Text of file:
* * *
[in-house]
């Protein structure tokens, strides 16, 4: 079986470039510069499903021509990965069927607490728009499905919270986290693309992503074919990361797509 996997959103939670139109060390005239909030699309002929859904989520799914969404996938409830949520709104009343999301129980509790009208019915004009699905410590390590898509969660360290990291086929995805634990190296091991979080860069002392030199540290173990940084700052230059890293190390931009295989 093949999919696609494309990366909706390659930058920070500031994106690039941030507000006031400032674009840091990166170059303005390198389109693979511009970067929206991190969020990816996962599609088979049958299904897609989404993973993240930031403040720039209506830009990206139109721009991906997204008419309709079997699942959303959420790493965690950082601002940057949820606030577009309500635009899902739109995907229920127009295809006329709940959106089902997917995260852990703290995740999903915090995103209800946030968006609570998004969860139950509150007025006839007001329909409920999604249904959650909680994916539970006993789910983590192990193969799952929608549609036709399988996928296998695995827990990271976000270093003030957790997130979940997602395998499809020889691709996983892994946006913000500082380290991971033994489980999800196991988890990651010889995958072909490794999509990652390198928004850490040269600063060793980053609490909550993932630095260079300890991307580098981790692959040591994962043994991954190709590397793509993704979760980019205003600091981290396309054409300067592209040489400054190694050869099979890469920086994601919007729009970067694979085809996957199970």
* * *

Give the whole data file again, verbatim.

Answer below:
[in-house]
């Protein structure tokens, strides 16, 4: 079986470039510069499903021509990965069927607490728009499905919270986290693309992503074919990361797509 996997959103939670139109060390005239909030699309002929859904989520799914969404996938409830949520709104009343999301129980509790009208019915004009699905410590390590898509969660360290990291086929995805634990190296091991979080860069002392030199540290173990940084700052230059890293190390931009295989 093949999919696609494309990366909706390659930058920070500031994106690039941030507000006031400032674009840091990166170059303005390198389109693979511009970067929206991190969020990816996962599609088979049958299904897609989404993973993240930031403040720039209506830009990206139109721009991906997204008419309709079997699942959303959420790493965690950082601002940057949820606030577009309500635009899902739109995907229920127009295809006329709940959106089902997917995260852990703290995740999903915090995103209800946030968006609570998004969860139950509150007025006839007001329909409920999604249904959650909680994916539970006993789910983590192990193969799952929608549609036709399988996928296998695995827990990271976000270093003030957790997130979940997602395998499809020889691709996983892994946006913000500082380290991971033994489980999800196991988890990651010889995958072909490794999509990652390198928004850490040269600063060793980053609490909550993932630095260079300890991307580098981790692959040591994962043994991954190709590397793509993704979760980019205003600091981290396309054409300067592209040489400054190694050869099979890469920086994601919007729009970067694979085809996957199970």